Bob Dylan: Culture Hero or Copyright Thief?


I went to an interesting talk last night with author Lewis Hyde and the former head of the NEA, Bill Ivey, who's something of a crusader against what he sees as an increasing corporate stranglehold on creative expression in the United States. The primary concern is the excessively draconian copyright and intellectual property laws which have placed, in his estimation, about 75% of our "cultural heritage" -- films, music, art -- in private hands. It seems strange, for instance, that Louis Armstrong's "West End Blues" is property of the Sony Corporation, rather than public property. The problem with too much private ownership has become obvious in the era of the internet -- one of the major ways artists have always created new art is by reinterpreting old art (the mashup comes instantly to mind), an act which even in its most innocent form (a jazz soloist riffing on the melody of another song, perhaps), is illegal, punishable by fines. And we've all heard about the Digital Millennium Copyright Act takedowns on YouTube and the RIAA's lawsuits against orphans in wheelchairs for downloading a copy of the "Happy Birthday" song (because there's no one else to sing it to them, naturally). I deal with this a bit in another blog, What's Fair Use?

Author and professor Lewis Hyde raises a similar question in regard to Bob Dylan's early work. "Bob Dylan drew upon a rich lode of old folk tunes for most of his early songs," Hyde writes. "That's not theft; that's the folk tradition at its best." It seems that nearly two-thirds of Dylan's work between 1961-63 -- some 50 songs -- were reinterpretations of American folk classics. In today's corporate-creative environment, in which Disney was allowed to change the basic nature of copyright law back in the 90s so that their signature mouse wouldn't fall into the public domain, Dylan's early work would've landed him in court.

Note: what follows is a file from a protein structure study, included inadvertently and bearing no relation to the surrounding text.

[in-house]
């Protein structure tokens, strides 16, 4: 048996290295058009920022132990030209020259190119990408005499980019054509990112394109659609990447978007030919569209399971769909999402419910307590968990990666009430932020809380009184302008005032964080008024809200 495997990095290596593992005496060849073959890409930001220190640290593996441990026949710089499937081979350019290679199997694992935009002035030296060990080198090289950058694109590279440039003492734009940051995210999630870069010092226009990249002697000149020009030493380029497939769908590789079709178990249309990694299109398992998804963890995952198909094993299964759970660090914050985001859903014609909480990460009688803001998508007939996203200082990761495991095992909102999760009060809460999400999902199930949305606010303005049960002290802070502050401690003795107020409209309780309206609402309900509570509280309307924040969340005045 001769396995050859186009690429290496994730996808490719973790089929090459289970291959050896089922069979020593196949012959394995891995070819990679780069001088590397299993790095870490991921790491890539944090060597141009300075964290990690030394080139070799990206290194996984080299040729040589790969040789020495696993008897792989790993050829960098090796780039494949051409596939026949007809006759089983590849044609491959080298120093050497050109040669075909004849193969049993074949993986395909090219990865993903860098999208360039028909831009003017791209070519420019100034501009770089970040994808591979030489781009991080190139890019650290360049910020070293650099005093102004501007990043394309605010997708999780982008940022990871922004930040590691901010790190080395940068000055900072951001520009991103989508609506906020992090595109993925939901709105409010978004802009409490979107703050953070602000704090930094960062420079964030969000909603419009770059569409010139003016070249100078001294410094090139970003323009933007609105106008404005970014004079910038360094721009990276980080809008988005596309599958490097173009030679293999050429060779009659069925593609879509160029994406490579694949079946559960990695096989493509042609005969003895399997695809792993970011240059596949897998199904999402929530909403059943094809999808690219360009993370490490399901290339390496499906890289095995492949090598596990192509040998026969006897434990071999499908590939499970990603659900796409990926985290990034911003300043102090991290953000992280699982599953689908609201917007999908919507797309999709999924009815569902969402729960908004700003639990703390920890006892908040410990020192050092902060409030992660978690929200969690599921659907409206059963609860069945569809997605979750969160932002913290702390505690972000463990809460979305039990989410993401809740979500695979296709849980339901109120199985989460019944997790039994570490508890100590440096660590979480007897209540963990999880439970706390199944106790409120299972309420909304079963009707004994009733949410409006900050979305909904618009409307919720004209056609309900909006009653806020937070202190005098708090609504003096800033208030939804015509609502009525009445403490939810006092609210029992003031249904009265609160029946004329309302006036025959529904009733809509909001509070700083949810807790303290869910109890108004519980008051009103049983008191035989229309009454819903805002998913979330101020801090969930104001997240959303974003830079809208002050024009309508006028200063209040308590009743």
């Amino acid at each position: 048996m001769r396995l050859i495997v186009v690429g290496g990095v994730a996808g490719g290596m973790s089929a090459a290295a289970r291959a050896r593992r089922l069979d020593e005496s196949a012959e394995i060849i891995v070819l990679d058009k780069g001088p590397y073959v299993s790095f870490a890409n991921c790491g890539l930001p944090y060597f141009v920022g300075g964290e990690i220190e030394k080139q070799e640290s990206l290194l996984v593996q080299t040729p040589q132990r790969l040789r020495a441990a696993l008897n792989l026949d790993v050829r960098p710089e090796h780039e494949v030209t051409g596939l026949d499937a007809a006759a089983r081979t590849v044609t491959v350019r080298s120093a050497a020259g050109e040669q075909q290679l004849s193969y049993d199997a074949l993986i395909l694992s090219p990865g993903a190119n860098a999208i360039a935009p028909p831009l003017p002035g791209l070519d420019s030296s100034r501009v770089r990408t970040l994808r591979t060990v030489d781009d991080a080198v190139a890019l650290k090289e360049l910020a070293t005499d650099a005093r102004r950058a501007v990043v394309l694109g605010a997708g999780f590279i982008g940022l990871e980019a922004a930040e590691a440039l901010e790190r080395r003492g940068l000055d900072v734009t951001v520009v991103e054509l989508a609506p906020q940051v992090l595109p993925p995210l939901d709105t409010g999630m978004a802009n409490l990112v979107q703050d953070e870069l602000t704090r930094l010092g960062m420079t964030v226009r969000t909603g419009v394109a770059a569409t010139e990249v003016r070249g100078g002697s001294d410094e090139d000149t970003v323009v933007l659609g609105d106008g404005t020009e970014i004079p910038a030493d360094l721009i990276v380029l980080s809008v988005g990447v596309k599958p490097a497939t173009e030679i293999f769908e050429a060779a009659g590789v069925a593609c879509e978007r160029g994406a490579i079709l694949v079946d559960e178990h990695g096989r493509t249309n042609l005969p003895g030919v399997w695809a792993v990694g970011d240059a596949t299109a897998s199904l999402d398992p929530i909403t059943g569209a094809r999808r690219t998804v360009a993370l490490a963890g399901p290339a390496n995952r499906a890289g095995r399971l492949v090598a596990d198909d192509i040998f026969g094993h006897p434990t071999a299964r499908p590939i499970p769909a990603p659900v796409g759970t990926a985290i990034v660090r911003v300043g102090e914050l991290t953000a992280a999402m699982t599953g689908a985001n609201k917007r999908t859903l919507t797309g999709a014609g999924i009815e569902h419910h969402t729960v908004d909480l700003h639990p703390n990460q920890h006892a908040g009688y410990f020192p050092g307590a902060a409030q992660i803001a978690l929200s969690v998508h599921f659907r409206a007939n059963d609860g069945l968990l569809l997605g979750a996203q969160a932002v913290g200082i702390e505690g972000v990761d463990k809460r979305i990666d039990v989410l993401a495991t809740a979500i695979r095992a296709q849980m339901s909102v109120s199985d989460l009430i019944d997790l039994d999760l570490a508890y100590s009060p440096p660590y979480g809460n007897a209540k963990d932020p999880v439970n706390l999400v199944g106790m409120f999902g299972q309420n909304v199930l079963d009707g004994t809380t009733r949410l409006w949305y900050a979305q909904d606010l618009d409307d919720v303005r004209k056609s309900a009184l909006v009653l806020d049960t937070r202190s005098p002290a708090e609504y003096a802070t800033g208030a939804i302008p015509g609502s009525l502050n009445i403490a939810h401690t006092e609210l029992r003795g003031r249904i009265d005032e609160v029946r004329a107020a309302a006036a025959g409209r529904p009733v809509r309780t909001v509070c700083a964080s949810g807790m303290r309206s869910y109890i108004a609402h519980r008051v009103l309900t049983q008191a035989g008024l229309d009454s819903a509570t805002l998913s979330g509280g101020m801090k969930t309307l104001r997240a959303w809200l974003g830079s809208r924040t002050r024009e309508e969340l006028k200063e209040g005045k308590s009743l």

Hyde, who's working on a book about the "cultural commons" and the ways we make (and protect) art, provides another useful framing device for this discussion: the U.S. Constitution.

[The Constitution] allows Congress to grant "exclusive right" to authors and inventors "for limited times": "exclusive" so that creators may benefit short term, but "limited" so that the public may benefit in the long run. The Constitution, that is, asks Congress to find an apt balance between private wealth and commonwealth, between proprietary interests and the public domain. It allows a market in cultural property but also puts an outer boundary on that market.

Why shouldn't a piece of intellectual property be owned by an entity, passed down through generations of a family, forever traded between private hands, just as a piece of physical property is? There are many reasons, but one is that physical property -- land, for instance -- is a finite resource. Hyde argues that "there are good reasons to manage scarce resources through market forces, but cultural commons are never by nature scarce, so why enclose them far into the future with the fences of copyright and patent? Thomas Jefferson, our first Commissioner of patents, once described the inherent abundance of intellectual property:

If nature has made any one thing less susceptible than all others of exclusive property, it is the action of the thinking power called an idea.... He who receives an idea from me, receives instruction himself without lessening mine; as he who lites his taper at mine, receives light without darkening me.

Lewis Hyde has written two wonderful books about art and culture: The Gift and Trickster Makes This World.